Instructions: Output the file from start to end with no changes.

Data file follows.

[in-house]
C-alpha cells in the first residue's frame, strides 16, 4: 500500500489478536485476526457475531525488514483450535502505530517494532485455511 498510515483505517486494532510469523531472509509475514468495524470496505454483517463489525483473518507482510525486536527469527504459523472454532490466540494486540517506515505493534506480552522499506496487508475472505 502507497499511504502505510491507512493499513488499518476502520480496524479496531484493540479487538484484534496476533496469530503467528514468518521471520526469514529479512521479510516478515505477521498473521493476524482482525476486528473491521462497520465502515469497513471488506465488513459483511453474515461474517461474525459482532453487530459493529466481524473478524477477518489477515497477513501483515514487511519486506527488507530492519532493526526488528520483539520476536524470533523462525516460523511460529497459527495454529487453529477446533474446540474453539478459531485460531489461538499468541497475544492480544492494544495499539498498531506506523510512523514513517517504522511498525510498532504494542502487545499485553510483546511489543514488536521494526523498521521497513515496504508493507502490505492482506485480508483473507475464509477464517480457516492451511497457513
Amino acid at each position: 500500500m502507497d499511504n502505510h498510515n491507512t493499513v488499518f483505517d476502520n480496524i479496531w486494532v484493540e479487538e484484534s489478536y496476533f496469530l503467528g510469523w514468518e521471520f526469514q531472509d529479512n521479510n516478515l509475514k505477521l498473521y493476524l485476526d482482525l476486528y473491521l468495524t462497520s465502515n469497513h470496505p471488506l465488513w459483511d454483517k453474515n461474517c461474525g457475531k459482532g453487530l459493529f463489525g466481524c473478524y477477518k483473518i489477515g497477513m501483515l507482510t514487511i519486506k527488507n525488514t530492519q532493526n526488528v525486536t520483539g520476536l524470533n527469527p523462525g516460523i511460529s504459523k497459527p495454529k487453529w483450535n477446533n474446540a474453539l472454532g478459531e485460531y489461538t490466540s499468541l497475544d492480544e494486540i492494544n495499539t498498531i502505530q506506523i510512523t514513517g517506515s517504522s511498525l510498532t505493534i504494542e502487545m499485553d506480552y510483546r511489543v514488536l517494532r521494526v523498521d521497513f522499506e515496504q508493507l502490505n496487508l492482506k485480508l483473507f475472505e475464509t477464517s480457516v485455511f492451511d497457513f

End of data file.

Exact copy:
[in-house]
C-alpha cells in the first residue's frame, strides 16, 4: 500500500489478536485476526457475531525488514483450535502505530517494532485455511 498510515483505517486494532510469523531472509509475514468495524470496505454483517463489525483473518507482510525486536527469527504459523472454532490466540494486540517506515505493534506480552522499506496487508475472505 502507497499511504502505510491507512493499513488499518476502520480496524479496531484493540479487538484484534496476533496469530503467528514468518521471520526469514529479512521479510516478515505477521498473521493476524482482525476486528473491521462497520465502515469497513471488506465488513459483511453474515461474517461474525459482532453487530459493529466481524473478524477477518489477515497477513501483515514487511519486506527488507530492519532493526526488528520483539520476536524470533523462525516460523511460529497459527495454529487453529477446533474446540474453539478459531485460531489461538499468541497475544492480544492494544495499539498498531506506523510512523514513517517504522511498525510498532504494542502487545499485553510483546511489543514488536521494526523498521521497513515496504508493507502490505492482506485480508483473507475464509477464517480457516492451511497457513
Amino acid at each position: 500500500m502507497d499511504n502505510h498510515n491507512t493499513v488499518f483505517d476502520n480496524i479496531w486494532v484493540e479487538e484484534s489478536y496476533f496469530l503467528g510469523w514468518e521471520f526469514q531472509d529479512n521479510n516478515l509475514k505477521l498473521y493476524l485476526d482482525l476486528y473491521l468495524t462497520s465502515n469497513h470496505p471488506l465488513w459483511d454483517k453474515n461474517c461474525g457475531k459482532g453487530l459493529f463489525g466481524c473478524y477477518k483473518i489477515g497477513m501483515l507482510t514487511i519486506k527488507n525488514t530492519q532493526n526488528v525486536t520483539g520476536l524470533n527469527p523462525g516460523i511460529s504459523k497459527p495454529k487453529w483450535n477446533n474446540a474453539l472454532g478459531e485460531y489461538t490466540s499468541l497475544d492480544e494486540i492494544n495499539t498498531i502505530q506506523i510512523t514513517g517506515s517504522s511498525l510498532t505493534i504494542e502487545m499485553d506480552y510483546r511489543v514488536l517494532r521494526v523498521d521497513f522499506e515496504q508493507l502490505n496487508l492482506k485480508l483473507f475472505e475464509t477464517s480457516v485455511f492451511d497457513f